This pair of large, hollow sheet silver anklets open on a hinge when the central bolt is removed. They are beautifully decorated with punch decoration, chasing and applique work and are the finest examples of this style of anklet that we have encountered. The fronts and sides are decorated with panels copiously worked with entwined floral and foliage patterns very reminiscent of Cutch silver-work The backs of the anklets have plain panels which present a pleasing contrast with the profusion elsewhere. The pair have a wonderful patina consistent with their age.
Anklets such as these were worn by women in Gujarat but also were exported to Oman and Zanzibar and from Zanzibar into continental Africa for use by local women and expatriate Indian women.
One anklet collected by renown anthropologist Margaret Plass in what is now Tanzania in the 1920s has been (erroneously) attributed to Swahili craftsmen or ‘possibly imported from Oman or further east’. They were used in Zanzibar, possibly in the slave markets. (Ginzberg, 2000).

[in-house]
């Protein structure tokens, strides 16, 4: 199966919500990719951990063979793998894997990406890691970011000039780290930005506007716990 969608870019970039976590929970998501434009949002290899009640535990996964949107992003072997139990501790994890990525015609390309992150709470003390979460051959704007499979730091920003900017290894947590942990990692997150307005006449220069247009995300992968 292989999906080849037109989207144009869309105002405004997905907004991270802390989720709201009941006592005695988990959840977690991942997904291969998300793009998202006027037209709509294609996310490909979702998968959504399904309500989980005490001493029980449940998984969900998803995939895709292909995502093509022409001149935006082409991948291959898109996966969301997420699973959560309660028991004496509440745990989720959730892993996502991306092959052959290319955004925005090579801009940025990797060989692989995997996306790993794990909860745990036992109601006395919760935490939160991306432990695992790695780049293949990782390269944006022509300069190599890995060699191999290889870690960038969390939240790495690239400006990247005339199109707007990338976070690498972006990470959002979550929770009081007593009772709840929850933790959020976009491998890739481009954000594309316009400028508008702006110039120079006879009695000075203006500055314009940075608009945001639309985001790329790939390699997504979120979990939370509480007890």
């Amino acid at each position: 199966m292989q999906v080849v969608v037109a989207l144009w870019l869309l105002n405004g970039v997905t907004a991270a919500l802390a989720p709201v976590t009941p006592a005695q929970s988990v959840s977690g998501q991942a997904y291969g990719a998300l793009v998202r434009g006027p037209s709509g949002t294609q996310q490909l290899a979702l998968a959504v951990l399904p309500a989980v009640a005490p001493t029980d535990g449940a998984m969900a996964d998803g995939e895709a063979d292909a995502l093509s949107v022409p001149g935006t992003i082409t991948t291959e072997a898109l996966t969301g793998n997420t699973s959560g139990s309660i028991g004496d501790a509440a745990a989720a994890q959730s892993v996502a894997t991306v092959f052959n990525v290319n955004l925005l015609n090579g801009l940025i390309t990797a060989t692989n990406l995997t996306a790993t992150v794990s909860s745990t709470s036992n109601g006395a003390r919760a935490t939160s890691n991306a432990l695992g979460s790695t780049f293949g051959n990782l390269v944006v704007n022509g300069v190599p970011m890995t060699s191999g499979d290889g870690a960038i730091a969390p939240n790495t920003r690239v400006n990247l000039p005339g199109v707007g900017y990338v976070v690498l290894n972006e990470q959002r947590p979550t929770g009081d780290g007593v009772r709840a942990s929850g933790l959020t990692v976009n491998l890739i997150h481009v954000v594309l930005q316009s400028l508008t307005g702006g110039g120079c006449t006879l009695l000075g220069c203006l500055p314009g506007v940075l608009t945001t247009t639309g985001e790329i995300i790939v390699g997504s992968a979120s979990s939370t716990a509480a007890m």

The Zanzibar-Oman connections make sense. Zanzibar was ruled from Oman and there was much trade between Zanzibar and Oman and Oman and Gujarat. Cutch influence is apparent in the handicrafts from and architecture in Oman and Zanzibar of this period. A similar pair from the Collette Ghysells Collection is illustrated in Utracht (1997, p. 272). Also see Ginzberg (2000, p. 220).
Ginzberg, M., African Forms, Skira, 2000, p. 220.
Utracht, O., Traditional Jewelry of India, Thames & Hudson, 1997.